The evidence that the medical system is built by men for men is overwhelming. Health research has historically been conducted by men on the male body, resulting in women being dismissed, mismanaged, and misdiagnosed.
Only recently has this been acknowledged and is starting to be addressed.
In sport, the story is no different. Sporting culture is riddled with damaging myths around women’s health.
The Sports Gazette spoke to the women’s regional cricket physiotherapist for South East Stars, Katie Stanislas, on how her experiences have motivated her to change this in professional cricket.
The COVID-19 pandemic saw many rely on hobbies to escape from the stresses of reality. Stanislas turned to gym training, dedicating increased hours each day. She began to lose weight and, eventually, her period.
“I initially didn’t really think much of it, and I guess didn’t want to think about the potentially damaging consequences of my overtraining,” said Stanislas.
Despite studying a physiotherapy degree at the time, it was not until Stanislas conducted her own personal research that she discovered that the cause was relative energy deficit in sport (REDs).
“As a physiotherapy student, to not have knowledge of that condition felt like a surprising omission from our education. The fact I’d not even heard of this was pretty astounding,” said Stanislas.
Even when REDs was addressed in her final year, Stanislas found this failed to reflect the true magnitude of the issue.
She explained, “REDs is when an athlete is not fuelling correctly for the work that they’re doing. So, the body will shut off less essential mechanisms in order to preserve energy for movement and essential functions.”
Contrary to the deceiving title, the serious long-term consequences on health and sporting performance of REDs can affect anyone regardless of one’s involvement in sport, and may be intentional or unintentional.
“For me, it was very much intentional and led by a disordered attitude towards food,” Stanislas revealed.
In female athletes, REDs can go long unnoticed due to a lack of awareness surrounding the condition. Alarmingly, one of the key symptoms, lost or irregular periods, has previously been normalised in sporting culture.
This event inspired Stanislas to take matters into her own hands, and join the revolution in the healthcare system to empower female athletes and sports staff.
Now, she contributes to the England and Wales Cricket Board’s (ECB) women’s health strategy and has taken the lead of South East Stars’ Women’s Health work, ensuring cricketers are kept safe and listened to.
Within the ECB, Stanislas explains that three strategies, including, screening, monitoring, and education are used to oversee players’ menstrual cycles, pelvic health, and breast health.
Through educational workshops with Kent and Surrey coaches and workshop sessions with the teams, South East Stars aims to empower younger county age group players and senior players with knowledge about their bodies.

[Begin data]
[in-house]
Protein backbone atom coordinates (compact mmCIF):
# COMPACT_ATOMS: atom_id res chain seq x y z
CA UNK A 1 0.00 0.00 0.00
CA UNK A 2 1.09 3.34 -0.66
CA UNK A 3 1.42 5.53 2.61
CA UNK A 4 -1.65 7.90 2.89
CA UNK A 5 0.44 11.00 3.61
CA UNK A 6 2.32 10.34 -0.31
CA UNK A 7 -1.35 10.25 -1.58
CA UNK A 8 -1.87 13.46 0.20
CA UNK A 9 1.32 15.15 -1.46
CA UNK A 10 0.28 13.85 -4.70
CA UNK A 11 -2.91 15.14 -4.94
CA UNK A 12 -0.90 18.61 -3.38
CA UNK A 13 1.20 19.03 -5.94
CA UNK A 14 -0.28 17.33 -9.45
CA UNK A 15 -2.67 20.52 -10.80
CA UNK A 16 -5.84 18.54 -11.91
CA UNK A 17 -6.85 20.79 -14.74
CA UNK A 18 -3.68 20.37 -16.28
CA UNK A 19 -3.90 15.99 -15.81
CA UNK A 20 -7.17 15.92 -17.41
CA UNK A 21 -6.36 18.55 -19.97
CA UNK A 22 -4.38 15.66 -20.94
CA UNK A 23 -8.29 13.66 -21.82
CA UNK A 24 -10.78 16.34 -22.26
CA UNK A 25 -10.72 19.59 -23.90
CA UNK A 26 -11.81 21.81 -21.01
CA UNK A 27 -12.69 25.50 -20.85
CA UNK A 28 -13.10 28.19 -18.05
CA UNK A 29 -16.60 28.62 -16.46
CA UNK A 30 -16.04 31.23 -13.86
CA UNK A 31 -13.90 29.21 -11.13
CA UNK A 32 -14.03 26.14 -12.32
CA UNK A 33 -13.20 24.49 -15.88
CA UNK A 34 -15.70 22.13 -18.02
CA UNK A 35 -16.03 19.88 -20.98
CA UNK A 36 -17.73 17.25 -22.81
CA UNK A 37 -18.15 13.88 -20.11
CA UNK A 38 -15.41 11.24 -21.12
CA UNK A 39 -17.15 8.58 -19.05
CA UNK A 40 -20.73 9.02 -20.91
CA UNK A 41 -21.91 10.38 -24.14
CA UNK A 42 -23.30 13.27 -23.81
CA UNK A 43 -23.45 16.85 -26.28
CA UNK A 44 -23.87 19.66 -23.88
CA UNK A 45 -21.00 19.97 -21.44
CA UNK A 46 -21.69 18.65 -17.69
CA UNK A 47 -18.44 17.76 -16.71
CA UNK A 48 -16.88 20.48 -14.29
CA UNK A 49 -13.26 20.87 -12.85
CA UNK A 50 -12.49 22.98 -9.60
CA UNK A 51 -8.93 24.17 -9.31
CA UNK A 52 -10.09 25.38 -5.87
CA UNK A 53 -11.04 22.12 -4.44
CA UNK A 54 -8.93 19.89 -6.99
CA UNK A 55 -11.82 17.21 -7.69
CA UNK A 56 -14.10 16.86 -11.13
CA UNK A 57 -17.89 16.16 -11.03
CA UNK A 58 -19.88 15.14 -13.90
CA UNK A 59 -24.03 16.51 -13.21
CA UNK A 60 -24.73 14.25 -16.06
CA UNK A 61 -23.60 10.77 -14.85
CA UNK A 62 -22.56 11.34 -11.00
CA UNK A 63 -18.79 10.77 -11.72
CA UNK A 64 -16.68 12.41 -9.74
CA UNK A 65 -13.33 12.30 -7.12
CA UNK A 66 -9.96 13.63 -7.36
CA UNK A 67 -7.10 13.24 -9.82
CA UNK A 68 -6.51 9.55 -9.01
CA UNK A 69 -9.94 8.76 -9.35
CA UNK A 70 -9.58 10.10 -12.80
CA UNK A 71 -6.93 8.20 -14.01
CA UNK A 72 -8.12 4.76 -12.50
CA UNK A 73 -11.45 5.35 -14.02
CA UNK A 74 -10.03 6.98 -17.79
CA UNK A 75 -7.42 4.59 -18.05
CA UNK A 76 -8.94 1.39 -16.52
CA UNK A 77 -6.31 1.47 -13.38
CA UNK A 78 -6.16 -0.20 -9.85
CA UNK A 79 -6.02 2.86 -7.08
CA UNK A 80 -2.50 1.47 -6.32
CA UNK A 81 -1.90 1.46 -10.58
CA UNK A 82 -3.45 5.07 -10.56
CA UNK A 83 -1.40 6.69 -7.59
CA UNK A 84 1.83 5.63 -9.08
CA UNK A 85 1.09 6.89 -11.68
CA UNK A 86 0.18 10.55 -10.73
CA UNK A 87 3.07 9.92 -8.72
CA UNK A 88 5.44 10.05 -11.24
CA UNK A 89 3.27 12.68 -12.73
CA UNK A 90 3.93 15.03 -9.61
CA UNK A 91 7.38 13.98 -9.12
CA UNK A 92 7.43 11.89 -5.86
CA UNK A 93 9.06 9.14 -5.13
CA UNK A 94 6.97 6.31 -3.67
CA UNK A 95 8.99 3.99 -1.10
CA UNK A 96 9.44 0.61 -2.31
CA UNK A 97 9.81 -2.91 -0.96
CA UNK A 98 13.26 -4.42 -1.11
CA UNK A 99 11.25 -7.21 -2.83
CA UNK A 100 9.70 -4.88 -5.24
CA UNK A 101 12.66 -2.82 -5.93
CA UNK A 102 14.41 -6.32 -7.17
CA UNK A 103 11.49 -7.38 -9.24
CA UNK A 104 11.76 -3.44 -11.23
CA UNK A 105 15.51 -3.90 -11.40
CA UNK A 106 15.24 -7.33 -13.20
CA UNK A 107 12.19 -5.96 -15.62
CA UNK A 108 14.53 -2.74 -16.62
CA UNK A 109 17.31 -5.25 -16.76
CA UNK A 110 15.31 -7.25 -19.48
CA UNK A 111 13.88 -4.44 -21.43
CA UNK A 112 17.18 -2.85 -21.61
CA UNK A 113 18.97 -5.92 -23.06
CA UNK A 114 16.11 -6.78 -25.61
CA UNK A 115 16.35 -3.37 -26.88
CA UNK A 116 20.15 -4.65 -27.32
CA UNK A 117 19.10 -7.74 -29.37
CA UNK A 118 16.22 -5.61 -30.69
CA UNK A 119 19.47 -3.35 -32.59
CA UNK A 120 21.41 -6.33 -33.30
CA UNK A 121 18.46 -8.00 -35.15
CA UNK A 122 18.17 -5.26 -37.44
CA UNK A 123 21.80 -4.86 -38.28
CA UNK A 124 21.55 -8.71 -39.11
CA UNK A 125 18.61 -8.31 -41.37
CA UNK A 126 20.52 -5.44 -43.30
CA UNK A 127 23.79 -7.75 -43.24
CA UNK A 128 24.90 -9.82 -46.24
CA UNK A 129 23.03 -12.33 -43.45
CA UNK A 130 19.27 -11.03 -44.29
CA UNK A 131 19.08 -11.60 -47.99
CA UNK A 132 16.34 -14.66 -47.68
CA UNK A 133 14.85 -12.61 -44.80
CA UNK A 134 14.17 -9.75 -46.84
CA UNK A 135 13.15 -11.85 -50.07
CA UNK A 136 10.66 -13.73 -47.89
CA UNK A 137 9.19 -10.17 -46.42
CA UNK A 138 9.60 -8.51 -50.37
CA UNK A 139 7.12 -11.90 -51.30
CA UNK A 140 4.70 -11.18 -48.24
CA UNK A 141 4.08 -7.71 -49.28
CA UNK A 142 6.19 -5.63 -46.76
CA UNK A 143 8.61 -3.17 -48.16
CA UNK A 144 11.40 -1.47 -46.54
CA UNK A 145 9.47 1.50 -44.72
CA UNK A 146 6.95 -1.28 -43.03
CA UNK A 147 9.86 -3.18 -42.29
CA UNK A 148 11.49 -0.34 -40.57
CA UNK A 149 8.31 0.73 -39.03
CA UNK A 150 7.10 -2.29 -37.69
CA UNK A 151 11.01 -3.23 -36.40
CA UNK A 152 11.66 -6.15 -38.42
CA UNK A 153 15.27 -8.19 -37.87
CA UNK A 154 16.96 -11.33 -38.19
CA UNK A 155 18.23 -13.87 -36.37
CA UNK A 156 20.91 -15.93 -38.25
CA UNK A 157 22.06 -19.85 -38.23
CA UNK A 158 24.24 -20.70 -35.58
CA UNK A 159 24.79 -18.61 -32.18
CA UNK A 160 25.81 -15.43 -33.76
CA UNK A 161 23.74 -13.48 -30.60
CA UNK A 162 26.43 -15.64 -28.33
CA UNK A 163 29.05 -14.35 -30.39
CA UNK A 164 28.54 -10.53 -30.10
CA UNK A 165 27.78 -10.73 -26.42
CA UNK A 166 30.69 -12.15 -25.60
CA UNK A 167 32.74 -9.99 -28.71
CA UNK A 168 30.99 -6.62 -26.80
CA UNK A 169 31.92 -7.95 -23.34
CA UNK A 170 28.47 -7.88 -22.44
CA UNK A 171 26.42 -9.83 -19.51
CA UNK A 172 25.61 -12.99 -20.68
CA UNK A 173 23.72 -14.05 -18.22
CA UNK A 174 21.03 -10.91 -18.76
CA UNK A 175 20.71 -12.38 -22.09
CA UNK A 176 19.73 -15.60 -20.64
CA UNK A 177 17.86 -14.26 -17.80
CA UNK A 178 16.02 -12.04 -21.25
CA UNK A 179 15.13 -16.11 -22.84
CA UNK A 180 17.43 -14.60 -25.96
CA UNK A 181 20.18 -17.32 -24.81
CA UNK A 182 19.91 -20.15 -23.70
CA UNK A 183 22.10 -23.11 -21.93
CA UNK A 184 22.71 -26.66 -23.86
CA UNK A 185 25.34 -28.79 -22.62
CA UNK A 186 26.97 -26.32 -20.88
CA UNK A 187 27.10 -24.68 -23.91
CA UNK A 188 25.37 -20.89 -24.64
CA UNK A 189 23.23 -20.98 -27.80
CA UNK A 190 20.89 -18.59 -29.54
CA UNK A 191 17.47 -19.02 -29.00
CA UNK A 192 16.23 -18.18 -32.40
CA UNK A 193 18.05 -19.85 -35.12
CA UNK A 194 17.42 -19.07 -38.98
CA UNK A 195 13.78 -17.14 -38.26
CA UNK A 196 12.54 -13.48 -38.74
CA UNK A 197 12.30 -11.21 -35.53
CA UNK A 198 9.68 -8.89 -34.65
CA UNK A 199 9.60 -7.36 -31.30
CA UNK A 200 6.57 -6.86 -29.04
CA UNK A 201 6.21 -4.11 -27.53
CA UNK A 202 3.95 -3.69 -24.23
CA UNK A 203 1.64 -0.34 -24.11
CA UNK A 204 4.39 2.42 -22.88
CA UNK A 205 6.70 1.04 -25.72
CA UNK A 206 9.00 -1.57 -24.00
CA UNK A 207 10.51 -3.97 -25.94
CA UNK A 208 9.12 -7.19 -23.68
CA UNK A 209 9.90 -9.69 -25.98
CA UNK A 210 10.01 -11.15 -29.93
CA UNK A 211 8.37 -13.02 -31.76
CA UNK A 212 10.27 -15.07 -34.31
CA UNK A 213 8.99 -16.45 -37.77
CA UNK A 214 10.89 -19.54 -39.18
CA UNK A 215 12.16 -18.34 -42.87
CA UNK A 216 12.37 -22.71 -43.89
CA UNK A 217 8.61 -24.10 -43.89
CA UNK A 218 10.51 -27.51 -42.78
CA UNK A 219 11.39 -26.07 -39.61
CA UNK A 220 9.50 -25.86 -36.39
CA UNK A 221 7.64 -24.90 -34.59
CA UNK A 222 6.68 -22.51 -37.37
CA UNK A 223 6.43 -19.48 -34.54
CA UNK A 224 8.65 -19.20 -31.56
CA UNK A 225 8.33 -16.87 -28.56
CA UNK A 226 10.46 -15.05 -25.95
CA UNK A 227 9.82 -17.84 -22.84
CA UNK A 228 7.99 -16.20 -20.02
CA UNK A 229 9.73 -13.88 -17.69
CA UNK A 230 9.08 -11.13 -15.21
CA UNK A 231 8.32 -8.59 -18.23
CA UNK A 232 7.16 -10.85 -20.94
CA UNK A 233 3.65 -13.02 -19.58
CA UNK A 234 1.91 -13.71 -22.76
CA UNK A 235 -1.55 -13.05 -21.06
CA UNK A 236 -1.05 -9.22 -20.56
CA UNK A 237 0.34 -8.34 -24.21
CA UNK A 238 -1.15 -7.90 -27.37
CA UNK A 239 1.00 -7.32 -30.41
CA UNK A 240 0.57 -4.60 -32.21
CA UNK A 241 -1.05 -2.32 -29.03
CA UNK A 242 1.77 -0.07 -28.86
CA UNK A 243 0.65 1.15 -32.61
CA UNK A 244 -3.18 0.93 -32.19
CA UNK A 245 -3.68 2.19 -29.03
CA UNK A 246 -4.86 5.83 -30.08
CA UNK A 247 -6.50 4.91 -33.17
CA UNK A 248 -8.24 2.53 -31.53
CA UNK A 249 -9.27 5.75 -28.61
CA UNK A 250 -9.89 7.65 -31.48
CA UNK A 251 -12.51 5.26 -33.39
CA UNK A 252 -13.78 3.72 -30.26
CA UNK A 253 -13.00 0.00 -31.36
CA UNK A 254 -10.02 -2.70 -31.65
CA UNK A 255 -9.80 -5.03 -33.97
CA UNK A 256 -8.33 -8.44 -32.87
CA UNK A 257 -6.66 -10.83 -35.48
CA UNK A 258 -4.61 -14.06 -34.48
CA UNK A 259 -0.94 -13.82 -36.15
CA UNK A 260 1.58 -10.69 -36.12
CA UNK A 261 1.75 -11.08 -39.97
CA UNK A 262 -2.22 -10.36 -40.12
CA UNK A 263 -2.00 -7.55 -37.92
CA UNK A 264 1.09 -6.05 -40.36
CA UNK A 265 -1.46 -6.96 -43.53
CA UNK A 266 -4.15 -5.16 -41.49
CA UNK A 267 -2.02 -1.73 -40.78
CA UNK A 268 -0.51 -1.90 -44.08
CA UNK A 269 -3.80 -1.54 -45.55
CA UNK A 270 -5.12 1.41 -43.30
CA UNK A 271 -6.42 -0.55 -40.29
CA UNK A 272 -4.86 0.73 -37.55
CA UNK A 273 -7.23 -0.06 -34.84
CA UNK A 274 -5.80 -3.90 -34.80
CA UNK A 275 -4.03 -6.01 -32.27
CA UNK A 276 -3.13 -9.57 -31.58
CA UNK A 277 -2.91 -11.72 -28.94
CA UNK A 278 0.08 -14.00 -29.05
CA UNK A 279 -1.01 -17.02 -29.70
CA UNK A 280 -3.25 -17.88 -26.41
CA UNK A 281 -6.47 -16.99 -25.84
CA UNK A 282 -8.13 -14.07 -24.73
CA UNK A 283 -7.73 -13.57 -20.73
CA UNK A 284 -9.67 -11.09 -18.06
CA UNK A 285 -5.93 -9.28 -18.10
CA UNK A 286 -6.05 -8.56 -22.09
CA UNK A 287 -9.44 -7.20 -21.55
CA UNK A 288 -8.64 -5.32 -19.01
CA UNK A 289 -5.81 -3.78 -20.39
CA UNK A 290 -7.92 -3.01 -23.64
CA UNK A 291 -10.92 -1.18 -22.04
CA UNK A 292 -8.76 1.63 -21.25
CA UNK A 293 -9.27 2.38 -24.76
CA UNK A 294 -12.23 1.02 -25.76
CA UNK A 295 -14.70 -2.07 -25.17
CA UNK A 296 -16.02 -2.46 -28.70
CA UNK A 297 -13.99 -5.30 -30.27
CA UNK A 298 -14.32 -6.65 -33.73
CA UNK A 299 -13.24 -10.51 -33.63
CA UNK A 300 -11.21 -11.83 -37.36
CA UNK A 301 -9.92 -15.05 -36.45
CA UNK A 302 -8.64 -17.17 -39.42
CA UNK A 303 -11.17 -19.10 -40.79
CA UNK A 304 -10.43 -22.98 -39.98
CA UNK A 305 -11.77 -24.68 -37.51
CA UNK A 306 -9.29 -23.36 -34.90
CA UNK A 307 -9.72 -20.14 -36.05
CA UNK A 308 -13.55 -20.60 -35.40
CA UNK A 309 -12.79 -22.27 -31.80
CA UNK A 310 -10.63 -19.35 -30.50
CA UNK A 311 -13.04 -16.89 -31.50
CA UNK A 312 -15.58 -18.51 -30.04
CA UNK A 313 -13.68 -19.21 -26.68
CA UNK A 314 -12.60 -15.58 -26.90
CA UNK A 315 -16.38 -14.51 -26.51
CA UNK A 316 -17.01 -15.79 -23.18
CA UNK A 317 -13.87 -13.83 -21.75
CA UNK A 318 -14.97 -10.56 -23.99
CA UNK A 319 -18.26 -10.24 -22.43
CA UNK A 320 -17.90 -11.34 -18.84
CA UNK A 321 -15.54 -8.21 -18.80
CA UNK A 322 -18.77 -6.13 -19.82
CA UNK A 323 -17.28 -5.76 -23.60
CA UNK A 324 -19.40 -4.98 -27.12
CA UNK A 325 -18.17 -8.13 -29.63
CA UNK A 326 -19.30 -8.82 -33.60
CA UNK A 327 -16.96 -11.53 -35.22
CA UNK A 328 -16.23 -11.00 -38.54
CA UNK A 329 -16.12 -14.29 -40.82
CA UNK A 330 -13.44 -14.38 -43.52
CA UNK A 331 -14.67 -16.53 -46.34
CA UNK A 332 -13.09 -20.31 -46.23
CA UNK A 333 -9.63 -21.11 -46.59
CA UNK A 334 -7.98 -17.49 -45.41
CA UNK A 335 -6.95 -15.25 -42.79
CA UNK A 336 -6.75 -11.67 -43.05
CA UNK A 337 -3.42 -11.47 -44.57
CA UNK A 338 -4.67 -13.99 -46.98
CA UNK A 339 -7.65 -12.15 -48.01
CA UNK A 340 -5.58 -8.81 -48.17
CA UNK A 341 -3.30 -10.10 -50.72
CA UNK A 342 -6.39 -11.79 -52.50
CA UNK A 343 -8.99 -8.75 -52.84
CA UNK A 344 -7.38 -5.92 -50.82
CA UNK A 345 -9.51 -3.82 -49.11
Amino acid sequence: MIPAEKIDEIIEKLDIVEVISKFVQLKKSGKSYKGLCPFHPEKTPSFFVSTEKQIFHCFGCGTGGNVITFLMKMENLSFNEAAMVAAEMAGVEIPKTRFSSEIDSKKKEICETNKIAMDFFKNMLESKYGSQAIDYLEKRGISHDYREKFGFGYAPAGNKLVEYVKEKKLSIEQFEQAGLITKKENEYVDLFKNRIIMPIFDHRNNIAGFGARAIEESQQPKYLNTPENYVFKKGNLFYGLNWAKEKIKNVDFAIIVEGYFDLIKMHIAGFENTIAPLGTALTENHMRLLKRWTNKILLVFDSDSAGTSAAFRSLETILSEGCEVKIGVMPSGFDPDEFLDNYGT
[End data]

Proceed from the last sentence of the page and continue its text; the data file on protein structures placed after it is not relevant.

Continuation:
“Education is important for the players because our goal is to promote the health of the athlete and to maximise their physical potential,” Stanislas told the Sports Gazette.
“To do that, they need to understand what is normal and what may be abnormal. If they don’t recognise something is abnormal, they’re never going to flag it to a clinician.
“It’s also important they understand the prevalence [of women’s health issues], so they know they’re not on their own.
“This not only equips them with the understanding on this important topic, but aids with peer support and opens the door to important conversations.”
Crucially, though, Stanislas emphasises that the responsibility to educate oneself is not just on the players, but coaching staff too.
“As important as it is that the girls have an appreciation of this, coaches need to as well. They’re so important for diagnosis, for flagging concerns, and to facilitate those conversations in an area that’s very male dominated,” said Stanislas.
“The important takeaway from this is everyone plays a really key role. The education piece is essential for players, coaches and sport medicine staff. It’s important everyone has an understanding [of women’s health issues].”
While SES’s work is limited to the Surrey and Kent area, Stanislas has been working with the ECB to make sure professional, and aspiring, cricketers around the country receive the female-specific care they deserve.
In updating ECB guidelines in the coming years, the goal is the equal provision of healthcare in cricket across all regions.
“I can see tangible positive impacts as a result of the work we’re doing with the Stars, but it is important this is optimised across the regions.” reflected Stanislas.
“[The ECB] are really making an effort to really be at the forefront of female health issues within sport. With the progression of these guidelines, we will be in a really good place.”
Stanislas, who was once let down by a healthcare system built by men for men, is now part of much-needed change that will see it finally serve the needs of professional women in cricket too.